Where’s the gold – or the silver?
The ever continuing movement of vast amounts of gold and silver to the East in particular begs the question of how physical demand is being satisfied elsewhere.
Posted: Wednesday , 13 Mar 2013
LONDON (Mineweb) -
Some years ago the Wendy’s hamburger chain ran what was probably its most successful advertising campaign ever where the punchline – ‘Where’s the beef’ - was uttered by a little old lady. How much more so might this be relevant to the gold and silver markets today where the volumes traded on the key markets exceed the amount of physical metal available many, many times over. As numerous observers have pointed out this opens them up to accusations of severe market manipulation and seems to be something the various financial authorities seem unable, or unwilling to take a serious interest in curtailing.
But if this is the case, what is happening to the newly mined physical gold and silver? Where’s the gold? India and China on their own account would nowadays seem to take the bulk of global production based purely on Indian government statistics and Chinese official data for imports through Hong Kong, coupled with China’s own gold production which doesn’t leave the country. Add to that smuggled gold (into India in particular) and gold possibly entering China through other channels plus announced Central Bank purchases and one wonders indeed how physical demand elsewhere in the world is being satisfied – and there is indeed demand for physical bullion other than in those two nations and from the Central Banks. Gold and silver bullion coins are selling at record levels and this may even be dwarfed by sales in small bar form. The real statistics just don’t seem to add up.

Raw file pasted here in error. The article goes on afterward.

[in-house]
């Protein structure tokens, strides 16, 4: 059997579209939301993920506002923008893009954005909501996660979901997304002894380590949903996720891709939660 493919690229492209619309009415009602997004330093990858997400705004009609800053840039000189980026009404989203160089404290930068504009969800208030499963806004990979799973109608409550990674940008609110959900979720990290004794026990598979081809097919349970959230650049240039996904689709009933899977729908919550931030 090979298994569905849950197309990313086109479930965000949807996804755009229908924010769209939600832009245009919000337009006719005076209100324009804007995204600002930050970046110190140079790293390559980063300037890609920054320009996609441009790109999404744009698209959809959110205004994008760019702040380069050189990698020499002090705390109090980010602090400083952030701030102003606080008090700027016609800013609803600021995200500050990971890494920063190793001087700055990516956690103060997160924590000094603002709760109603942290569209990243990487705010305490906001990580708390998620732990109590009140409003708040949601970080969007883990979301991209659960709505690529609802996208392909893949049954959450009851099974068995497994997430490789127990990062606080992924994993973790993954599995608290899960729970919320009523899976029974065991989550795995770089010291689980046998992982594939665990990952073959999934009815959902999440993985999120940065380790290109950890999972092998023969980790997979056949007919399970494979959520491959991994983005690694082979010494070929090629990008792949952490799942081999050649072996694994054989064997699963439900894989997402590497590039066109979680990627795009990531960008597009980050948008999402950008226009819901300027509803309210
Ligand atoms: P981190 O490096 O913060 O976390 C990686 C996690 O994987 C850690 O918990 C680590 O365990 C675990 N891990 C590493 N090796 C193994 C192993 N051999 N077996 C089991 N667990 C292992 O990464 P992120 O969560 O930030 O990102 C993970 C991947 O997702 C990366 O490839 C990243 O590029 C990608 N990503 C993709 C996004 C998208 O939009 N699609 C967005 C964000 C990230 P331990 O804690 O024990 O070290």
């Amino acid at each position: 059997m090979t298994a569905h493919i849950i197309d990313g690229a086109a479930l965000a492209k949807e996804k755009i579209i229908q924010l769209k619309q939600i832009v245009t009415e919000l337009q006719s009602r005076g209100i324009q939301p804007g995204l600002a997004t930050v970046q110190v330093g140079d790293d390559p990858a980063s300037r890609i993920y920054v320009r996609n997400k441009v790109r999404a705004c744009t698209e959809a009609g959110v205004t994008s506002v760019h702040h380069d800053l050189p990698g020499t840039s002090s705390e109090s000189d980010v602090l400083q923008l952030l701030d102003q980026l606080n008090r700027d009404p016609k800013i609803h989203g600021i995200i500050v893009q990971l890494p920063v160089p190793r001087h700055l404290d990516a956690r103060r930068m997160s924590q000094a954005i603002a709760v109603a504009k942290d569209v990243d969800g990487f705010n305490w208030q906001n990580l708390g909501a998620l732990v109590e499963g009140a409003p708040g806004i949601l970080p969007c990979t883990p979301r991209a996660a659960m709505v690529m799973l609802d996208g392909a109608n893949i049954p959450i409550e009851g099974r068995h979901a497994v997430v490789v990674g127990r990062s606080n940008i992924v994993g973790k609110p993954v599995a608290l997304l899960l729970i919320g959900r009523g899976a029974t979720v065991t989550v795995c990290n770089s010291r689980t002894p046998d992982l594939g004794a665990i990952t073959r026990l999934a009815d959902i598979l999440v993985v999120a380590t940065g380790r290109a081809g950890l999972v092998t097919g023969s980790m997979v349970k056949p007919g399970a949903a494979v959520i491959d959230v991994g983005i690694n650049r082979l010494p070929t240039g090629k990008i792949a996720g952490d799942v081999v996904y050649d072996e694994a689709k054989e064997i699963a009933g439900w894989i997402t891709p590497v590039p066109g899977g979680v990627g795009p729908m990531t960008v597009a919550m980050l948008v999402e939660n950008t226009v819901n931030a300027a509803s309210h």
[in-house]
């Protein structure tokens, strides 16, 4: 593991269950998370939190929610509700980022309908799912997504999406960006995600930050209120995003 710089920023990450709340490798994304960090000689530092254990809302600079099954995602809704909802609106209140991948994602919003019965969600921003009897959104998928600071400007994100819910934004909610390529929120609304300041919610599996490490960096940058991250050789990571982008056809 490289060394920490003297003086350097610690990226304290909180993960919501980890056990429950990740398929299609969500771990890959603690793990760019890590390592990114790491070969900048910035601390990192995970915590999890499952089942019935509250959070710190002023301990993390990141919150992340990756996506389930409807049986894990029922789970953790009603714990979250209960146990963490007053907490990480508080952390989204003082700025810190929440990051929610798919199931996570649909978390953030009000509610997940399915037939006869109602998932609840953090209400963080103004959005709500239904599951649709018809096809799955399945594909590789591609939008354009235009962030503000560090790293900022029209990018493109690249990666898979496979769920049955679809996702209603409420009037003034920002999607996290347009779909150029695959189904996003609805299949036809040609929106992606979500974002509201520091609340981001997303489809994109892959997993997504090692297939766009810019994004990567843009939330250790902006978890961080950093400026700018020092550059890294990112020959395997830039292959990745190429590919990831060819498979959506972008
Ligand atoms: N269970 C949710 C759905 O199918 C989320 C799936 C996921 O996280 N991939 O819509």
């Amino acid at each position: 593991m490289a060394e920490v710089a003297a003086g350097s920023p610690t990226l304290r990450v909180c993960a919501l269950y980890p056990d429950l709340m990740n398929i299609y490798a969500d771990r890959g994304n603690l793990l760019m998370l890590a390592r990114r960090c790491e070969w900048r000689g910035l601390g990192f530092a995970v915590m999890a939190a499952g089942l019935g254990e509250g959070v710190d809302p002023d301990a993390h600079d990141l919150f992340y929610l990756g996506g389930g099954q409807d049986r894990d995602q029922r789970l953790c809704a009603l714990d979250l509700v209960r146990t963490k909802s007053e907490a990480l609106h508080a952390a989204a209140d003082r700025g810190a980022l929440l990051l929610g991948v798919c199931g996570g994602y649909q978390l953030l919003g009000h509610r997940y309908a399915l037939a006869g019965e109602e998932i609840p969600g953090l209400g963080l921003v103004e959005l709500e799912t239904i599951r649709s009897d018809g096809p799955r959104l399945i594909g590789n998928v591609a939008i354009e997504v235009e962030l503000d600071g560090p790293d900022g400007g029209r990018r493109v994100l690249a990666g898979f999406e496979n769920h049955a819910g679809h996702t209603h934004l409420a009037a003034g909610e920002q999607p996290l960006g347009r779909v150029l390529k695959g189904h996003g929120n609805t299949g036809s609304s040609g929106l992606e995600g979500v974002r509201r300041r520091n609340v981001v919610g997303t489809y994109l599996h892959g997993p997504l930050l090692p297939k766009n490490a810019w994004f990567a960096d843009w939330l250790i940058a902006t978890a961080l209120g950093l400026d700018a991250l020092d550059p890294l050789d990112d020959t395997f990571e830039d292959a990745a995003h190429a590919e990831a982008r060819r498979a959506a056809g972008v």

Some of the demand may have been satisfied in recent weeks by offloads from the SPDR Gold ETF in particular, although there are some, like Eric Sprott, who cast doubt on the ETFs holding what they say they do in terms of physical metal. If this is the case it would suggest a fraud on a massive scale and this writer tends to discount this suggestion, at least as far as the biggest players in this sector are concerned. Sprott also feels that perhaps Western Central Banks are supplying the markets with physical gold without reporting it – indeed many have suggested that the central banks do not hold what they say they do, having leased it out to the bullion banks who have, in turn, sold it on. The Central Bank accounts show leased gold as still being on their books, but with a potential shortage of physical metal on the markets, so the theory goes, it would be difficult to claw the metal back into the Central Bank vaults in a short period of time – if ever! This accounts for the theories which have sprung up over the German Bundesbank having to wait seven years to repatriate some of its gold from the NY Fed – a process which should be able to be achieved in a matter of days, although admittedly banks do not tend to move quickly at the best of times – but perhaps not that slowly either.
If this does, indeed, represent a globally orchestrated attempt to supress the price of gold, as commentators like the Gold Anti Trust Action Committee (GATA) have alluded to for many years, it is not one aimed at preventing the gold investor making money – that is collateral damage – but rather it would be an attempt to maintain some kind of global financial stability, given gold’s centuries-long role as a bellwether of financial responsibility. The profligate printing of money under the Quantitative Easing programmes makes this very relevant today and is perhaps why the assumed market manipulation seems to be so open and intense.